Ketogenic diet facts for kids
The diet forces the body to burn fats rather than carbohydrates for energy. Normally, the carbohydrates you eat are turned into glucose in the body, which is used for energy around the body and in the brain. But, if you don't eat enough carbohydrates, your body has a back-up system of burning fat instead. The liver can use stored fat and the fat you eat for energy. Stored fat is broken into two parts, fatty acids, and ketone bodies. Ketone bodies power the brain instead of glucose. This state of having a lot of ketone bodies in your blood is called "Ketosis."
The regular ketogenic diet has two to four times more fat by weight than protein, and very little carbohydrates every day. This means not eating foods that are made from starch or sugar. High-carbohydrate foods are foods like fruits, bread, pasta, grains, cookies, and ice cream. Also, you have to increase your intake of fatty foods, like oils, butter, and fatty meats. It's also important to not eat too much protein. You should only eat just enough protein so you don't lose muscles. Too much protein reduces the ketone bodies in your blood and blocks fat burning.
A ketogenic diet can be good for losing weight for most people, and is very good for treating seizures. A popular diet similar to the ketogenic diet is the Atkins Diet. Ketogenic diets have not been studied as much as regular diets, so we do not have as much information about them at this point. Compared to the diet that the American government suggests we should eat, there is a lot more fat and a lot less carbohydrate. Some people think this is a healthier way to live since you are eating less sugar, and the fat you eat can be used for energy right away, instead of being stored as body fat.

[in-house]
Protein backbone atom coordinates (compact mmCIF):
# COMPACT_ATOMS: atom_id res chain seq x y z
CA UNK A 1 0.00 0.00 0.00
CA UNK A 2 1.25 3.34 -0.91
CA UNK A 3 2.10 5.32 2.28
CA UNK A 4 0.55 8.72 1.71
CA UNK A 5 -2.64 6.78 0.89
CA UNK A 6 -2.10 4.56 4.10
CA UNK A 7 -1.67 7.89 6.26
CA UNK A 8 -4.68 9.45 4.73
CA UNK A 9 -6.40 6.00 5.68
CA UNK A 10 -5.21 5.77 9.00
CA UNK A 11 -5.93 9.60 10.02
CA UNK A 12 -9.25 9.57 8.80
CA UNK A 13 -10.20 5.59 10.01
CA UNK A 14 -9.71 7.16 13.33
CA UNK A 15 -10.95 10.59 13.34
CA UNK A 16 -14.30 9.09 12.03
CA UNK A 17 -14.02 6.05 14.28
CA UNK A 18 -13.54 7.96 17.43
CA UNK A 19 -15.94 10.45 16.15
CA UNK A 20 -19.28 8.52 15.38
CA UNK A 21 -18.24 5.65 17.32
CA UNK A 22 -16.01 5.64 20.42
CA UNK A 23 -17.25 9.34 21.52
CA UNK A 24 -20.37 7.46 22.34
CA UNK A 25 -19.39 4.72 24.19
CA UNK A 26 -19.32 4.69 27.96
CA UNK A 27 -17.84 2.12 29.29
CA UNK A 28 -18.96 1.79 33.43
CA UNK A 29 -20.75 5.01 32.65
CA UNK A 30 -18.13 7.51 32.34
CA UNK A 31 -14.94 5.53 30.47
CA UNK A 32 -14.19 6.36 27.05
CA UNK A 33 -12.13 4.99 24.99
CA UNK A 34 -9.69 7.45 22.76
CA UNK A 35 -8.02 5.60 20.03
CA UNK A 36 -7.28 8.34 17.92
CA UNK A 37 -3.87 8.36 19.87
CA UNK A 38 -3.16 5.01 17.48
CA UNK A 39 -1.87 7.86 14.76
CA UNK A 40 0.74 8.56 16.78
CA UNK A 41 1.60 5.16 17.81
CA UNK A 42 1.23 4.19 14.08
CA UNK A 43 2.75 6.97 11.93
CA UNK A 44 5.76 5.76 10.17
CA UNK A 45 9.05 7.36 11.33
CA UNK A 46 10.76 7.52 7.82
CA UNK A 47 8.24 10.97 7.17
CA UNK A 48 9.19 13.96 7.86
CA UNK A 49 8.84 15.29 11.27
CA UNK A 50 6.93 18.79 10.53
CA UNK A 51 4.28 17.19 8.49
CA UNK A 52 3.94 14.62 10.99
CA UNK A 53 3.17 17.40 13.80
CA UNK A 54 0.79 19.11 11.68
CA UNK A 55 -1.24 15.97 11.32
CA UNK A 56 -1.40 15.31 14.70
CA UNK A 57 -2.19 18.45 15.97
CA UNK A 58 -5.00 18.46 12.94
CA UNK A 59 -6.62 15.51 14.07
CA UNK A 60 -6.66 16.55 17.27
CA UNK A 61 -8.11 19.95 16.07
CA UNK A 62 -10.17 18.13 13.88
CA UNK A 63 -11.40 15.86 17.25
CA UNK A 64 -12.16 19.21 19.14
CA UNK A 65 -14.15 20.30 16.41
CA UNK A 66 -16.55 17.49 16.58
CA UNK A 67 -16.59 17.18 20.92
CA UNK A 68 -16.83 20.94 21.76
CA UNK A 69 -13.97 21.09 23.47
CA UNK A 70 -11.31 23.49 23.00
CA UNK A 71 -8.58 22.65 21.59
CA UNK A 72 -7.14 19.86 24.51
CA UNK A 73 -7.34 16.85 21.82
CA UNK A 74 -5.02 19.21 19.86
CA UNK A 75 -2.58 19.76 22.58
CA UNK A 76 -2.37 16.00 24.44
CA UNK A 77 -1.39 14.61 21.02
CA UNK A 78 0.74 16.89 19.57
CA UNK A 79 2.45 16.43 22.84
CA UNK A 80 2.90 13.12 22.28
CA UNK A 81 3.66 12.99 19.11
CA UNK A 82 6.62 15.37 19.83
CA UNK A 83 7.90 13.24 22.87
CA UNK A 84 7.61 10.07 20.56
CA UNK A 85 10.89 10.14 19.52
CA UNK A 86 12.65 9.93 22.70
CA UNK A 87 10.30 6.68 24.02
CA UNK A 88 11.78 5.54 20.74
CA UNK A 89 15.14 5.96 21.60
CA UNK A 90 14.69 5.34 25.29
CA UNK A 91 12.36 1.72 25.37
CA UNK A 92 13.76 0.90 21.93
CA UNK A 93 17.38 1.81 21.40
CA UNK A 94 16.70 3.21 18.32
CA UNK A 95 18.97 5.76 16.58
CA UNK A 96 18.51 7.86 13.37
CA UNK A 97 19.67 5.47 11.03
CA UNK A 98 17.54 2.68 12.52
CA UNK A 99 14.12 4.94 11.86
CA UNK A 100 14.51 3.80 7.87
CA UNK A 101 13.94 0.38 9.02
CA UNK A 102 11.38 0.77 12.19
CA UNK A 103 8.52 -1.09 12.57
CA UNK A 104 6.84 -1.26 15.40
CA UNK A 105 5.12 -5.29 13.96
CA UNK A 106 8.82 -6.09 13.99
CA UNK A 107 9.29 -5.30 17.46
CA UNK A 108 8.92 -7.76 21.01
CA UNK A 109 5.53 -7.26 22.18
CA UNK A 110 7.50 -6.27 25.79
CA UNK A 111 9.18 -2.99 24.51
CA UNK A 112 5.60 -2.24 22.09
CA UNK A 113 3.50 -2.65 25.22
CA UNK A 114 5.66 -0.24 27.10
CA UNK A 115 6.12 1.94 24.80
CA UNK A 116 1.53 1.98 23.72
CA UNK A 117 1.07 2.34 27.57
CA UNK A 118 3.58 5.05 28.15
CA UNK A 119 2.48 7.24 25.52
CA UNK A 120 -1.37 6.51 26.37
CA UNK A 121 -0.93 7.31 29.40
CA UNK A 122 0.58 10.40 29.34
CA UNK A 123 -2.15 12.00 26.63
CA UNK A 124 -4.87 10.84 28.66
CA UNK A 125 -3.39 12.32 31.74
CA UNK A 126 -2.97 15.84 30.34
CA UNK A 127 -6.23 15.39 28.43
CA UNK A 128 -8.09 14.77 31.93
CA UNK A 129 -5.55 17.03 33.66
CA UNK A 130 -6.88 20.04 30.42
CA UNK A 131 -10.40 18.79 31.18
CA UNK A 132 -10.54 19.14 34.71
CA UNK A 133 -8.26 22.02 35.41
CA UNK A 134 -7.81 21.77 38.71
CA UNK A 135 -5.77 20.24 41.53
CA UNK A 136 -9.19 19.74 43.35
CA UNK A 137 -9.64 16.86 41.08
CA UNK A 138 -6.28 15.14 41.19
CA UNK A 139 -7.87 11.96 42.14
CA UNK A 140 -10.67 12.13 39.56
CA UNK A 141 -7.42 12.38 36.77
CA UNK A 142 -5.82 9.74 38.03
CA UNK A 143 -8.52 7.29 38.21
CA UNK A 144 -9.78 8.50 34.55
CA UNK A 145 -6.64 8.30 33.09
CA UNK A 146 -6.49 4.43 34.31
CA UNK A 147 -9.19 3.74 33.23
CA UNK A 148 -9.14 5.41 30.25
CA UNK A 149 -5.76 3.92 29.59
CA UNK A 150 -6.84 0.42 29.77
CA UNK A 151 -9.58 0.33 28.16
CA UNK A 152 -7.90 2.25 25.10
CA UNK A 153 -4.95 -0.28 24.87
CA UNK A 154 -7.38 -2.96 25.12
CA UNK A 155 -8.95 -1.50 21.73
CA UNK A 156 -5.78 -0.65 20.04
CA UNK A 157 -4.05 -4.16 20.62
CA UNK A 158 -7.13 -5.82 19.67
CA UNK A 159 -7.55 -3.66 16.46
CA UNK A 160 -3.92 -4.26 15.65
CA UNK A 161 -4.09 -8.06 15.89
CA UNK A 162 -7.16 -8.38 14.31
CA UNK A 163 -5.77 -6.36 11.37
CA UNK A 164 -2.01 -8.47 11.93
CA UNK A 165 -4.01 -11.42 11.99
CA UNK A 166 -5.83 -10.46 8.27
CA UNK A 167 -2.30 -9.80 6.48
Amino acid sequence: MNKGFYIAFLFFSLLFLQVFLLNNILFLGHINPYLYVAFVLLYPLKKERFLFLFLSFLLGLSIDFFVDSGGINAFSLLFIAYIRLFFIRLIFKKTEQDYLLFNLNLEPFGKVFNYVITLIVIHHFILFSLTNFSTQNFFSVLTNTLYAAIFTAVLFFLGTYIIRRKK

A ketogenic diet helps to stop seizures in children and can help people lose weight. Possible therapeutic uses for the ketogenic diet have been studied for many additional neurological disorders, some of which include: Alzheimer's disease, amyotrophic lateral sclerosis, autism, brain cancer, headache, neurotrauma, pain, Parkinson's disease, and sleep disorders.
The Johns Hopkins Hospital protocol for initiating the ketogenic diet has been widely adopted. It involves a consultation with the patient and their caregivers and, later, a short hospital admission. Because of the risk of complications during ketogenic diet initiation, most centres begin the diet under close medical supervision in the hospital.
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Ketogenic diet Facts for Kids. Kiddle Encyclopedia.